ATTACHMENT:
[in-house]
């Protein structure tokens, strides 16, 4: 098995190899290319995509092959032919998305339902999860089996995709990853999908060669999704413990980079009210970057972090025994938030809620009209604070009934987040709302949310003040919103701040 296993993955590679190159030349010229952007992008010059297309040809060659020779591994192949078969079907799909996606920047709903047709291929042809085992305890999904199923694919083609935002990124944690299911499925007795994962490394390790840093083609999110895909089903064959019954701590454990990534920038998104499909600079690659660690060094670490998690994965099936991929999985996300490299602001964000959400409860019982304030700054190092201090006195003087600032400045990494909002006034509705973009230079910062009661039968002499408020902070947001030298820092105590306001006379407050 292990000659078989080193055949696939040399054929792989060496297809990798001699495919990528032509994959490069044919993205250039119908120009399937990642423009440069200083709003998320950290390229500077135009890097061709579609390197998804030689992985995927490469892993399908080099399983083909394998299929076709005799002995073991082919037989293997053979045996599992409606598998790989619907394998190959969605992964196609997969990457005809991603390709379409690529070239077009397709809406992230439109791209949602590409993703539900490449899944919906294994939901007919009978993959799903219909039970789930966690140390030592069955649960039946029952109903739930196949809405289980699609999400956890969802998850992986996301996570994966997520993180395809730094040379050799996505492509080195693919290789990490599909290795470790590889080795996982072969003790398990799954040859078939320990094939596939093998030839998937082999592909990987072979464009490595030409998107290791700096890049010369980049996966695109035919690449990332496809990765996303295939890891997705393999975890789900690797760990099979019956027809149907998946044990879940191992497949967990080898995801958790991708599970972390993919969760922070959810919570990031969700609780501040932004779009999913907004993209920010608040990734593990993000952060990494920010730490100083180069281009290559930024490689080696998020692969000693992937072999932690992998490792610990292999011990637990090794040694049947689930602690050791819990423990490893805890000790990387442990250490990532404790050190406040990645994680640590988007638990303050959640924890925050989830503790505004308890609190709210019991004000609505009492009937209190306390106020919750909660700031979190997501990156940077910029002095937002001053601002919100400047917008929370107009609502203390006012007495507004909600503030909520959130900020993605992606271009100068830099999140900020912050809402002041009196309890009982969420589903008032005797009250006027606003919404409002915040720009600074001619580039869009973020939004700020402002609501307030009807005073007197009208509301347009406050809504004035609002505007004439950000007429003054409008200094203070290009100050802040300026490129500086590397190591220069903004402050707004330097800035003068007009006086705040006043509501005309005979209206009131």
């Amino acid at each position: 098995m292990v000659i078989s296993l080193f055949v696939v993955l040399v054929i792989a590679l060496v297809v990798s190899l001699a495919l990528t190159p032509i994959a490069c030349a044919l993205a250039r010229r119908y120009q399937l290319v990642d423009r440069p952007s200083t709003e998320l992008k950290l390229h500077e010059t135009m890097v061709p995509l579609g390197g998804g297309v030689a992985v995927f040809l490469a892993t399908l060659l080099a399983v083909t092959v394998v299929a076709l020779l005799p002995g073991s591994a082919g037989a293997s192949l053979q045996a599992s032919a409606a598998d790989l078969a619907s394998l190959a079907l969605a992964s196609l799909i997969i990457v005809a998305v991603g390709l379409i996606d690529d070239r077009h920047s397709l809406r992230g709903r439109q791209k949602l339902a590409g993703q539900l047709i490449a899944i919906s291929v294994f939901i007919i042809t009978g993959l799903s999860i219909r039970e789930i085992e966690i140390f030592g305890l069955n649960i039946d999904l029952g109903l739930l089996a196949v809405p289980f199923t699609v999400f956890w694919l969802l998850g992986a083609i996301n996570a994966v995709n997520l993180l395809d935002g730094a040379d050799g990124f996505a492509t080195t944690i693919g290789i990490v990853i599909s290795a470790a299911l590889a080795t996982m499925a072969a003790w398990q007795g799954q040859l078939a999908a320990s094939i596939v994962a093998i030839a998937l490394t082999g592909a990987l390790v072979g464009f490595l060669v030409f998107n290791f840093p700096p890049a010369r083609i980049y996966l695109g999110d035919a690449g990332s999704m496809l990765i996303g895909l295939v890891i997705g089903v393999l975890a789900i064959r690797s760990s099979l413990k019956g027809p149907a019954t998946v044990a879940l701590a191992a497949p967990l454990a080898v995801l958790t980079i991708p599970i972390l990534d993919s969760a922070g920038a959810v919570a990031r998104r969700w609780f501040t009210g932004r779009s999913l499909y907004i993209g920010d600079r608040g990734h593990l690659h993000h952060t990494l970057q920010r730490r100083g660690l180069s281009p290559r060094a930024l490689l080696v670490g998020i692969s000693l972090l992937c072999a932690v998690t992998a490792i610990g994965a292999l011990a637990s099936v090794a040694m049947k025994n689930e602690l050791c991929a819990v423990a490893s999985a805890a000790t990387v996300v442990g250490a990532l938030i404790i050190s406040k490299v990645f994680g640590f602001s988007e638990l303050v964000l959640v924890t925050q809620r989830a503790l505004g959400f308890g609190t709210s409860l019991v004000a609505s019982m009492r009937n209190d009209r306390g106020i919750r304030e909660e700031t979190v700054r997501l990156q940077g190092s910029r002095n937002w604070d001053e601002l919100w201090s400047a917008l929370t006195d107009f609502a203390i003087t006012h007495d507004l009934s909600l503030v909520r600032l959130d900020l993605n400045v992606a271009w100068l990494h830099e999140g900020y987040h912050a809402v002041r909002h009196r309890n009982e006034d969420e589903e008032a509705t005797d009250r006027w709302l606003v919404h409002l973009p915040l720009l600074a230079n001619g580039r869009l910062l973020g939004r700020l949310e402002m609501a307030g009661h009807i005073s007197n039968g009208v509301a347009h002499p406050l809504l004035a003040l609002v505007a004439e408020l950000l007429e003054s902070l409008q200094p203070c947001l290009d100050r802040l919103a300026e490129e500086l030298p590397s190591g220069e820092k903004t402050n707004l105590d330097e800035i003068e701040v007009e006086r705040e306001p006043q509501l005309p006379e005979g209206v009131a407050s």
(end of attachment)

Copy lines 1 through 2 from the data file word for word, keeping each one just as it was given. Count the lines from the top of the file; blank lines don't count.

[in-house]
């Protein structure tokens, strides 16, 4: 098995190899290319995509092959032919998305339902999860089996995709990853999908060669999704413990980079009210970057972090025994938030809620009209604070009934987040709302949310003040919103701040 296993993955590679190159030349010229952007992008010059297309040809060659020779591994192949078969079907799909996606920047709903047709291929042809085992305890999904199923694919083609935002990124944690299911499925007795994962490394390790840093083609999110895909089903064959019954701590454990990534920038998104499909600079690659660690060094670490998690994965099936991929999985996300490299602001964000959400409860019982304030700054190092201090006195003087600032400045990494909002006034509705973009230079910062009661039968002499408020902070947001030298820092105590306001006379407050 292990000659078989080193055949696939040399054929792989060496297809990798001699495919990528032509994959490069044919993205250039119908120009399937990642423009440069200083709003998320950290390229500077135009890097061709579609390197998804030689992985995927490469892993399908080099399983083909394998299929076709005799002995073991082919037989293997053979045996599992409606598998790989619907394998190959969605992964196609997969990457005809991603390709379409690529070239077009397709809406992230439109791209949602590409993703539900490449899944919906294994939901007919009978993959799903219909039970789930966690140390030592069955649960039946029952109903739930196949809405289980699609999400956890969802998850992986996301996570994966997520993180395809730094040379050799996505492509080195693919290789990490599909290795470790590889080795996982072969003790398990799954040859078939320990094939596939093998030839998937082999592909990987072979464009490595030409998107290791700096890049010369980049996966695109035919690449990332496809990765996303295939890891997705393999975890789900690797760990099979019956027809149907998946044990879940191992497949967990080898995801958790991708599970972390993919969760922070959810919570990031969700609780501040932004779009999913907004993209920010608040990734593990993000952060990494920010730490100083180069281009290559930024490689080696998020692969000693992937072999932690992998490792610990292999011990637990090794040694049947689930602690050791819990423990490893805890000790990387442990250490990532404790050190406040990645994680640590988007638990303050959640924890925050989830503790505004308890609190709210019991004000609505009492009937209190306390106020919750909660700031979190997501990156940077910029002095937002001053601002919100400047917008929370107009609502203390006012007495507004909600503030909520959130900020993605992606271009100068830099999140900020912050809402002041009196309890009982969420589903008032005797009250006027606003919404409002915040720009600074001619580039869009973020939004700020402002609501307030009807005073007197009208509301347009406050809504004035609002505007004439950000007429003054409008200094203070290009100050802040300026490129500086590397190591220069903004402050707004330097800035003068007009006086705040006043509501005309005979209206009131």